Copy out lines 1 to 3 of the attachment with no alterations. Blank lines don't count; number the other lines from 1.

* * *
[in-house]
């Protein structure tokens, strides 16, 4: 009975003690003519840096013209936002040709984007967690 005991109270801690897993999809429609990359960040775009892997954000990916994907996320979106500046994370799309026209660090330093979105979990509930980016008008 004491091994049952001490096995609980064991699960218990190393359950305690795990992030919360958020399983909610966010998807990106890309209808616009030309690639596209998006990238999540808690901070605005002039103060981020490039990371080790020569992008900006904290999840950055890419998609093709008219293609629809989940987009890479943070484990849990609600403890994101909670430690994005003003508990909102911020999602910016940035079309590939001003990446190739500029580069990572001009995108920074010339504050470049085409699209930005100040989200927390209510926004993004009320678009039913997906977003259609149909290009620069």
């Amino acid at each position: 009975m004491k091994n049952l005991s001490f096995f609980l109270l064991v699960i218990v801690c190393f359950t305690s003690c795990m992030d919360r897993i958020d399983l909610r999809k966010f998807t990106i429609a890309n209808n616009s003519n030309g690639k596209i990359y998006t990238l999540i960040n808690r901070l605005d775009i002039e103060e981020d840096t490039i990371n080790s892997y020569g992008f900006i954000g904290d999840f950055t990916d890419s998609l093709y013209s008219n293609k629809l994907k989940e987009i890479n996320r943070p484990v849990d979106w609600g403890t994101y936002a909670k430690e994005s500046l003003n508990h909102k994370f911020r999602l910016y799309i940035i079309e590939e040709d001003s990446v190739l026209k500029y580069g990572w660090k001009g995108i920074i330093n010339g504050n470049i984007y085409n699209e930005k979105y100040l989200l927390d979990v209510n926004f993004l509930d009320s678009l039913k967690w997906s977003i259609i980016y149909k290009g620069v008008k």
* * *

[in-house]
């Protein structure tokens, strides 16, 4: 009975003690003519840096013209936002040709984007967690 005991109270801690897993999809429609990359960040775009892997954000990916994907996320979106500046994370799309026209660090330093979105979990509930980016008008 004491091994049952001490096995609980064991699960218990190393359950305690795990992030919360958020399983909610966010998807990106890309209808616009030309690639596209998006990238999540808690901070605005002039103060981020490039990371080790020569992008900006904290999840950055890419998609093709008219293609629809989940987009890479943070484990849990609600403890994101909670430690994005003003508990909102911020999602910016940035079309590939001003990446190739500029580069990572001009995108920074010339504050470049085409699209930005100040989200927390209510926004993004009320678009039913997906977003259609149909290009620069």
């Amino acid at each position: 009975m004491k091994n049952l005991s001490f096995f609980l109270l064991v699960i218990v801690c190393f359950t305690s003690c795990m992030d919360r897993i958020d399983l909610r999809k966010f998807t990106i429609a890309n209808n616009s003519n030309g690639k596209i990359y998006t990238l999540i960040n808690r901070l605005d775009i002039e103060e981020d840096t490039i990371n080790s892997y020569g992008f900006i954000g904290d999840f950055t990916d890419s998609l093709y013209s008219n293609k629809l994907k989940e987009i890479n996320r943070p484990v849990d979106w609600g403890t994101y936002a909670k430690e994005s500046l003003n508990h909102k994370f911020r999602l910016y799309i940035i079309e590939e040709d001003s990446v190739l026209k500029y580069g990572w660090k001009g995108i920074i330093n010339g504050n470049i984007y085409n699209e930005k979105y100040l989200l927390d979990v209510n926004f993004l509930d009320s678009l039913k967690w997906s977003i259609i980016y149909k290009g620069v008008k």